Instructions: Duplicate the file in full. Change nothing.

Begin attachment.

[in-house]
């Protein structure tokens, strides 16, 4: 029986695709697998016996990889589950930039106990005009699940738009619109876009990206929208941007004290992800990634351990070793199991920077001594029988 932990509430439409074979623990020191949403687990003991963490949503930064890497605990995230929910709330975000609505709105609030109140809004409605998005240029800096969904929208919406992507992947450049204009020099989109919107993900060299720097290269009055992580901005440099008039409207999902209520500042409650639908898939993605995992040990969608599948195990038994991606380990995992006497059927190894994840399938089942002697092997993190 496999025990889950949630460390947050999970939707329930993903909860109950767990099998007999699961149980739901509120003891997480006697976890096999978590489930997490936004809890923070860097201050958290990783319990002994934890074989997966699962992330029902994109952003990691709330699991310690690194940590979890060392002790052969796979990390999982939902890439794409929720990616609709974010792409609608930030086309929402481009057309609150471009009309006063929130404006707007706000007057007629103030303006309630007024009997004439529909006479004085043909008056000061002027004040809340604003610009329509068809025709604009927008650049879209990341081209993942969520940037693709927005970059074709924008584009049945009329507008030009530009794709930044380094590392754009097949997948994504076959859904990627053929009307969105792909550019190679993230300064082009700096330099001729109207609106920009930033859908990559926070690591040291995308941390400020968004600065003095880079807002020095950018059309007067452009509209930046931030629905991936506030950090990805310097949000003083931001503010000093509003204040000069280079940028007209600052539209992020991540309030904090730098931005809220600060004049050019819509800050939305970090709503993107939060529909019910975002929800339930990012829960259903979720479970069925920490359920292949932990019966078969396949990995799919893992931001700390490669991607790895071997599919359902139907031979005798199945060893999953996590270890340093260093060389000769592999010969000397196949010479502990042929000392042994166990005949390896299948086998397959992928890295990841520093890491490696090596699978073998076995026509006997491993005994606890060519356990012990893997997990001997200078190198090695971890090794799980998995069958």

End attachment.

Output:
[in-house]
């Protein structure tokens, strides 16, 4: 029986695709697998016996990889589950930039106990005009699940738009619109876009990206929208941007004290992800990634351990070793199991920077001594029988 932990509430439409074979623990020191949403687990003991963490949503930064890497605990995230929910709330975000609505709105609030109140809004409605998005240029800096969904929208919406992507992947450049204009020099989109919107993900060299720097290269009055992580901005440099008039409207999902209520500042409650639908898939993605995992040990969608599948195990038994991606380990995992006497059927190894994840399938089942002697092997993190 496999025990889950949630460390947050999970939707329930993903909860109950767990099998007999699961149980739901509120003891997480006697976890096999978590489930997490936004809890923070860097201050958290990783319990002994934890074989997966699962992330029902994109952003990691709330699991310690690194940590979890060392002790052969796979990390999982939902890439794409929720990616609709974010792409609608930030086309929402481009057309609150471009009309006063929130404006707007706000007057007629103030303006309630007024009997004439529909006479004085043909008056000061002027004040809340604003610009329509068809025709604009927008650049879209990341081209993942969520940037693709927005970059074709924008584009049945009329507008030009530009794709930044380094590392754009097949997948994504076959859904990627053929009307969105792909550019190679993230300064082009700096330099001729109207609106920009930033859908990559926070690591040291995308941390400020968004600065003095880079807002020095950018059309007067452009509209930046931030629905991936506030950090990805310097949000003083931001503010000093509003204040000069280079940028007209600052539209992020991540309030904090730098931005809220600060004049050019819509800050939305970090709503993107939060529909019910975002929800339930990012829960259903979720479970069925920490359920292949932990019966078969396949990995799919893992931001700390490669991607790895071997599919359902139907031979005798199945060893999953996590270890340093260093060389000769592999010969000397196949010479502990042929000392042994166990005949390896299948086998397959992928890295990841520093890491490696090596699978073998076995026509006997491993005994606890060519356990012990893997997990001997200078190198090695971890090794799980998995069958």